On the Saturdays before the main events (held on Mondays) there are parades of the participant delegations from around the state of Oaxaca. As the last of the delegations moves past, the public joins the processional until there is a convergence of everyone at the zócalo, the city square. The sense of pride and joy in their ethnic identities is evident on the faces of the participants and the audience. And yet, there is no ethnocentrism in this celebration. No one is excluded and all are invited to participate in this collective cultural expression.
Unlike state sponsored North American celebrations, there is no militarism, no celebration of military virtues, and no jingoistic nor nationalistic appeals in the Guelaguetza. And the celebration isn’t about political independence or sports. Instead, Guelaguetza is an inclusive cultural celebration marked by enthusiasm, pride, and unabashed joy in being part of the celebration. It is unique, and for me, it expands my appreciation of Oaxacan culture.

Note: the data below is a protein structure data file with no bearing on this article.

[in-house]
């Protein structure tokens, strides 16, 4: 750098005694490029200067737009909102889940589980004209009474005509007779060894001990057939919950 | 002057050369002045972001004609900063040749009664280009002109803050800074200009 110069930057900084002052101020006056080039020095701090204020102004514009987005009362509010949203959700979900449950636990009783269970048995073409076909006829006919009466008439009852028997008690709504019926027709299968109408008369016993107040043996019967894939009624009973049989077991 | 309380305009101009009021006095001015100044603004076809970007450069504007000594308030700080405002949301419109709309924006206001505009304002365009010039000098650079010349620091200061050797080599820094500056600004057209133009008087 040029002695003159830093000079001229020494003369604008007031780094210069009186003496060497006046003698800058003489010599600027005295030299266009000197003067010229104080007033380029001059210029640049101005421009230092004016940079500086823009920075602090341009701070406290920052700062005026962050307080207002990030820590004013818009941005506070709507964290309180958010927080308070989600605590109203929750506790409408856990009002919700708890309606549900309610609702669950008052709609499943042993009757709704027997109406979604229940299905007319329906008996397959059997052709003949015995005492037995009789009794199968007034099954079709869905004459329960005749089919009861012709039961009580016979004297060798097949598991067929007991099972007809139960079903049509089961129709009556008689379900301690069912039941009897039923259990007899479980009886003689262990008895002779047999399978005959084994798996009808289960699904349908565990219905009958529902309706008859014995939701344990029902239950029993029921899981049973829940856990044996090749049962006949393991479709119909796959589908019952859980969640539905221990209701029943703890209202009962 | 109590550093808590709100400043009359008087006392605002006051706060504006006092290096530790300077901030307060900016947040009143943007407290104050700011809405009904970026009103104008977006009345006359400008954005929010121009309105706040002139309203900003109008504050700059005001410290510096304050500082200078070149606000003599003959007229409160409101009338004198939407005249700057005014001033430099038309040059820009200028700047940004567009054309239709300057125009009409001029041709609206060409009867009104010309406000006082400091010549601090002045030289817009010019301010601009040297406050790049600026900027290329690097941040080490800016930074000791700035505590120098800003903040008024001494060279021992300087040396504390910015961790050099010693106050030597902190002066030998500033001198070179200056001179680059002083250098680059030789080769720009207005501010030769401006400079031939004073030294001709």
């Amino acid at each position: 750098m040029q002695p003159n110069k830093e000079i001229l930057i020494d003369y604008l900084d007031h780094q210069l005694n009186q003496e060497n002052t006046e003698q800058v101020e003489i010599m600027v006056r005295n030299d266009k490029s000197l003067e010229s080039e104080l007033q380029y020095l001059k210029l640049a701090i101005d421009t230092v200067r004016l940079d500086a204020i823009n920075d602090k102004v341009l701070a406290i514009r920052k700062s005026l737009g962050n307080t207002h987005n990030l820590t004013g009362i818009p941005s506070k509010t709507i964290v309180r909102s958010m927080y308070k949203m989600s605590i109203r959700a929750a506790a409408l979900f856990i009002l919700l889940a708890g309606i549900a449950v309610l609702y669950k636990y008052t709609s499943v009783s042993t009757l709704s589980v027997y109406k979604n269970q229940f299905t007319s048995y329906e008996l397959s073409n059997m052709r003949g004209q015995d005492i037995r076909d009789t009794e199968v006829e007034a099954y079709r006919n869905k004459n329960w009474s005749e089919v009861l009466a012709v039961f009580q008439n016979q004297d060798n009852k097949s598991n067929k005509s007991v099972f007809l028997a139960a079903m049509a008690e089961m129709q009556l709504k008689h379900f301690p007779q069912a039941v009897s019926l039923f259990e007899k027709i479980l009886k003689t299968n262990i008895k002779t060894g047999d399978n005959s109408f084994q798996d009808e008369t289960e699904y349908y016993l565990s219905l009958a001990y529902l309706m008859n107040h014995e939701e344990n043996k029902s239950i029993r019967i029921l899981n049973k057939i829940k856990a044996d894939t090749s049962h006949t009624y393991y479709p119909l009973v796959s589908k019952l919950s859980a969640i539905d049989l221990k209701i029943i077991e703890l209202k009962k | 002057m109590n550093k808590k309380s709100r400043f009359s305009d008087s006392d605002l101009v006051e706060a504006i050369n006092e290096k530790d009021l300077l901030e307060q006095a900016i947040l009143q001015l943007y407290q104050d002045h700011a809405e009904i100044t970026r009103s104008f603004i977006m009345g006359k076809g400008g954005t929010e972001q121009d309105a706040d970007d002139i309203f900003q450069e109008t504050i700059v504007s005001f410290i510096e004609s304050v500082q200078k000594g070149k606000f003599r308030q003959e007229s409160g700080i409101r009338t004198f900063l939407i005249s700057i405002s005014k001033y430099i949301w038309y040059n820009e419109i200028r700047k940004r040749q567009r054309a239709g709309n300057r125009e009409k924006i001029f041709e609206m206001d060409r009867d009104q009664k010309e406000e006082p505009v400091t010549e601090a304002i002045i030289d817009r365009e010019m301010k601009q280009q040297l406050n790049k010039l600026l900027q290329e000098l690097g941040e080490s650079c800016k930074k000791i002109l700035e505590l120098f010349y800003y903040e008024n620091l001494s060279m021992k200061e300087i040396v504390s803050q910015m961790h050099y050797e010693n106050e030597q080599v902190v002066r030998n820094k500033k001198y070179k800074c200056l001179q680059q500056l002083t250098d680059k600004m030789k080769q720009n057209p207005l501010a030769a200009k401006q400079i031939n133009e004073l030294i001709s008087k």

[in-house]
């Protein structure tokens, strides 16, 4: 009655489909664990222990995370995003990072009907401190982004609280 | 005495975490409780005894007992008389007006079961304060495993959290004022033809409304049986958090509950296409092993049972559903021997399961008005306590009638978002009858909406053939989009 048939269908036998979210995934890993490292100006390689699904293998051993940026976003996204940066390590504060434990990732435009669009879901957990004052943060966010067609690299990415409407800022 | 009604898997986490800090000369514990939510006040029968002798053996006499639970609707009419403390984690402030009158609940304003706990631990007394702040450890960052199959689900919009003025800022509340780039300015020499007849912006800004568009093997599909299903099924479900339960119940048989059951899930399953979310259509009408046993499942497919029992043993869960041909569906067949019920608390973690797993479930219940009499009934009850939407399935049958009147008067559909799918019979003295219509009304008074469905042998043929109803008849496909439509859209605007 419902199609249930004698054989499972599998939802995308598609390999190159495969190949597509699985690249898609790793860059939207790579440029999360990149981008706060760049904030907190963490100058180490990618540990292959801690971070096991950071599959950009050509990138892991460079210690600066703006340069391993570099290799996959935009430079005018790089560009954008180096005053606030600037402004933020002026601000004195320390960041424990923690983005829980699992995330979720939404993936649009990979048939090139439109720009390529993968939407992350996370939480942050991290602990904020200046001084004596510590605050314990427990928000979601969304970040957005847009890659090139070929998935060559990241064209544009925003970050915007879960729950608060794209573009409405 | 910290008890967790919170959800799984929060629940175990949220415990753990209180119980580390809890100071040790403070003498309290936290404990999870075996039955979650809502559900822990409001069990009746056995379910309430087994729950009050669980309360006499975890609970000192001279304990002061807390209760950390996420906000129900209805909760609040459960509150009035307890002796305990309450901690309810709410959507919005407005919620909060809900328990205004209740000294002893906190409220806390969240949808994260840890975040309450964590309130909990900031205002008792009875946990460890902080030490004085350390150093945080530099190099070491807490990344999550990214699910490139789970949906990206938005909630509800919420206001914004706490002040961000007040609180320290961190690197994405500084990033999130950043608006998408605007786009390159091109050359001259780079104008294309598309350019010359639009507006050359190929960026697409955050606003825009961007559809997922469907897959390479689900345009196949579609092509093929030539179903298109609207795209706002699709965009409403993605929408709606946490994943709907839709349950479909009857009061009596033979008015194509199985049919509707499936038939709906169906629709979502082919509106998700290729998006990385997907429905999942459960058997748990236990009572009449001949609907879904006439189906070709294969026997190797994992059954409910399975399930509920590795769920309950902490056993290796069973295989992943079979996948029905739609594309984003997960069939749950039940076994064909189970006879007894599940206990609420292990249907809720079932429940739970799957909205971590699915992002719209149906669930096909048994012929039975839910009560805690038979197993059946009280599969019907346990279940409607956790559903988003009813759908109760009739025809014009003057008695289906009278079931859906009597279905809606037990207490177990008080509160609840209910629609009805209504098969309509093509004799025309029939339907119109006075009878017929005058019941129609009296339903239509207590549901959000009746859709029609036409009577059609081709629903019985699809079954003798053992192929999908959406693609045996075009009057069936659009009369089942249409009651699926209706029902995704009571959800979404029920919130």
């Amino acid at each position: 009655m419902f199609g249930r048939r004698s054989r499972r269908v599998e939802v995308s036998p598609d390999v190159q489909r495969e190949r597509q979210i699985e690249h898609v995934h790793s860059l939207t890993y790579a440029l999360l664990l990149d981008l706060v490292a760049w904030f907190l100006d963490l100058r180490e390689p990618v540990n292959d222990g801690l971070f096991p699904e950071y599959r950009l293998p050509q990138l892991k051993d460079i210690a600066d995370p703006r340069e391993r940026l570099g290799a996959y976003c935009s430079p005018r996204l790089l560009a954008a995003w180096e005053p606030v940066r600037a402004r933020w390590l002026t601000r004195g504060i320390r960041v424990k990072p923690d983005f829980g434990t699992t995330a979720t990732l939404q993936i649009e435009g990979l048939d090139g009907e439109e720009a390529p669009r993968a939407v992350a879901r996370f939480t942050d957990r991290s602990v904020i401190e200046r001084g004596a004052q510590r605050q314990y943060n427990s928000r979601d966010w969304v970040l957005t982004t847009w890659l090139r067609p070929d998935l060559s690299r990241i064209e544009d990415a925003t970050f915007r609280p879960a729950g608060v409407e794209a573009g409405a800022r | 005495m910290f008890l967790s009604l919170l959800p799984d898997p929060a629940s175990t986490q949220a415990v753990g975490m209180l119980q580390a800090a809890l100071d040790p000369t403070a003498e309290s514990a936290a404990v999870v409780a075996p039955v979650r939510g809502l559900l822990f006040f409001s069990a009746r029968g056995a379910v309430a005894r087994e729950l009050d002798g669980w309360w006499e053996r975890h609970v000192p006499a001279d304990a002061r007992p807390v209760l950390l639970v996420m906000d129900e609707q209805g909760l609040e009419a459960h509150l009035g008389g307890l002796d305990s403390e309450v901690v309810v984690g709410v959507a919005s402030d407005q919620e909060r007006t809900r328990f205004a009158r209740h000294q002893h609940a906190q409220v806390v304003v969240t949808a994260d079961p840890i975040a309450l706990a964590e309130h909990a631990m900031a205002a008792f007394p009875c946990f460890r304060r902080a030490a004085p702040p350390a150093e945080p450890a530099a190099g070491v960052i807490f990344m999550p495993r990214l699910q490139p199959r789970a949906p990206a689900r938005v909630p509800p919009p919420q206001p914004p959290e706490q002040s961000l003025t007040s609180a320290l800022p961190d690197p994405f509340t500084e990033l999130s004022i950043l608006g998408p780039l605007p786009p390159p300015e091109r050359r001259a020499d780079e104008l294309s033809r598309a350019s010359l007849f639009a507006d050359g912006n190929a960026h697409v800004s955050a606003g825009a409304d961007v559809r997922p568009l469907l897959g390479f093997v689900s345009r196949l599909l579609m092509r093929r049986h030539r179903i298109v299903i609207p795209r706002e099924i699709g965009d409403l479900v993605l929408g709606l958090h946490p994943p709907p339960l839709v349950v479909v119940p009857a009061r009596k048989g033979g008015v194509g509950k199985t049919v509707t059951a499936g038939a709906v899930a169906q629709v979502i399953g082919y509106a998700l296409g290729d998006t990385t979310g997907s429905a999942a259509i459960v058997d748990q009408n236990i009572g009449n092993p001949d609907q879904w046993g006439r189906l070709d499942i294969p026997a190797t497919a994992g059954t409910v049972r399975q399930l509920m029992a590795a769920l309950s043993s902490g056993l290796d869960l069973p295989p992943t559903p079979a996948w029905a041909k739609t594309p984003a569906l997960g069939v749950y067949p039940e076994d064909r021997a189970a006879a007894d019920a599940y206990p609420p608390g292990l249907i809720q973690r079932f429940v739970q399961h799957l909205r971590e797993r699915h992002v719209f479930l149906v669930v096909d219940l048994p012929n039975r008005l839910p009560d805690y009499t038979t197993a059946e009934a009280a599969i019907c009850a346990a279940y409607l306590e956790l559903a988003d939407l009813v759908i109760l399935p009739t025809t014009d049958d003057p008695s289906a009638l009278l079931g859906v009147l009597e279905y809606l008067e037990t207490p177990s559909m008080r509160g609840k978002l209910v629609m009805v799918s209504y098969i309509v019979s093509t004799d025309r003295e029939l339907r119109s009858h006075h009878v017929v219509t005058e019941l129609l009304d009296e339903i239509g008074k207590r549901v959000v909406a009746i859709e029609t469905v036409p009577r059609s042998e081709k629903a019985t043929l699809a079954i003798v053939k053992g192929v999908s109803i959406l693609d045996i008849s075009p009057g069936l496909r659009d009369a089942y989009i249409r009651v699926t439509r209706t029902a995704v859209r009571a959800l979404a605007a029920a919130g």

In the first photo of the series, the dancer is from Ejutla de Crespo, one of the towns in the central valleys of Oaxaca. The name “Ejutla” is a word derived from Nahuatl that refers to the place of green beans. The suffix “de Crespo” refers to one of the heroes of the Mexican revolution of 1810. The community where Ejutla is located was founded in the sixth century BCE by Zapotecs.
The costume worn by the participant below is typical for the region. It is completely handmade. The billowing skirt is made of cotton. Her blouse is done in needlepoint. Part of the embroidery is done with a difficult stitch called “hazme si puedes” (make me if you can).
Note: I have included a link from each of the following photos to the original photo. Clicking on the link will allow you to view the photo at full screen resolution. If your browser first presents you with a framed version of the photo, simply click in the upper right hand corner of the photo to see it at full size.